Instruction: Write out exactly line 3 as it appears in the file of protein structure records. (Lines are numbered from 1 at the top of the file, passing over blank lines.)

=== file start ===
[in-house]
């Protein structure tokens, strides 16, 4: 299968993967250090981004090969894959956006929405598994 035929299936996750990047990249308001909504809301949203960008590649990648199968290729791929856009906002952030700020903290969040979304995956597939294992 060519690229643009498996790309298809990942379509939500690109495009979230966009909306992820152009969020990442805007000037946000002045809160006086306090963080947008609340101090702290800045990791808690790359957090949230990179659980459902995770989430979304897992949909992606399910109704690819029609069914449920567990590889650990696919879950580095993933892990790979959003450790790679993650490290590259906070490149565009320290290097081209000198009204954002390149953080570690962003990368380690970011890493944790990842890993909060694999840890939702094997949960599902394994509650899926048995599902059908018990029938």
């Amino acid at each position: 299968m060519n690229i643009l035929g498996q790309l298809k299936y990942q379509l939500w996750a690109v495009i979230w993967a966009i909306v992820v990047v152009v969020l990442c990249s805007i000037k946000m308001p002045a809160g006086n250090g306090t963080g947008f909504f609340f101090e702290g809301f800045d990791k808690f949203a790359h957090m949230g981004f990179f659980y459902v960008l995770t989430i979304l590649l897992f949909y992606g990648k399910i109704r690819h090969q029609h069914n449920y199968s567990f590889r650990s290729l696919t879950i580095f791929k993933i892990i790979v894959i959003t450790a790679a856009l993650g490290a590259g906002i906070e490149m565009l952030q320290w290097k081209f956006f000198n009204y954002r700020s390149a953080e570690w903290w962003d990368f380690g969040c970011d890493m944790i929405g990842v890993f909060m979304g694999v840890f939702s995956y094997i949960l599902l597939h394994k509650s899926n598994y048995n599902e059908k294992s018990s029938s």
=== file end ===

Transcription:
């Amino acid at each position: 299968m060519n690229i643009l035929g498996q790309l298809k299936y990942q379509l939500w996750a690109v495009i979230w993967a966009i909306v992820v990047v152009v969020l990442c990249s805007i000037k946000m308001p002045a809160g006086n250090g306090t963080g947008f909504f609340f101090e702290g809301f800045d990791k808690f949203a790359h957090m949230g981004f990179f659980y459902v960008l995770t989430i979304l590649l897992f949909y992606g990648k399910i109704r690819h090969q029609h069914n449920y199968s567990f590889r650990s290729l696919t879950i580095f791929k993933i892990i790979v894959i959003t450790a790679a856009l993650g490290a590259g906002i906070e490149m565009l952030q320290w290097k081209f956006f000198n009204y954002r700020s390149a953080e570690w903290w962003d990368f380690g969040c970011d890493m944790i929405g990842v890993f909060m979304g694999v840890f939702s995956y094997i949960l599902l597939h394994k509650s899926n598994y048995n599902e059908k294992s018990s029938s």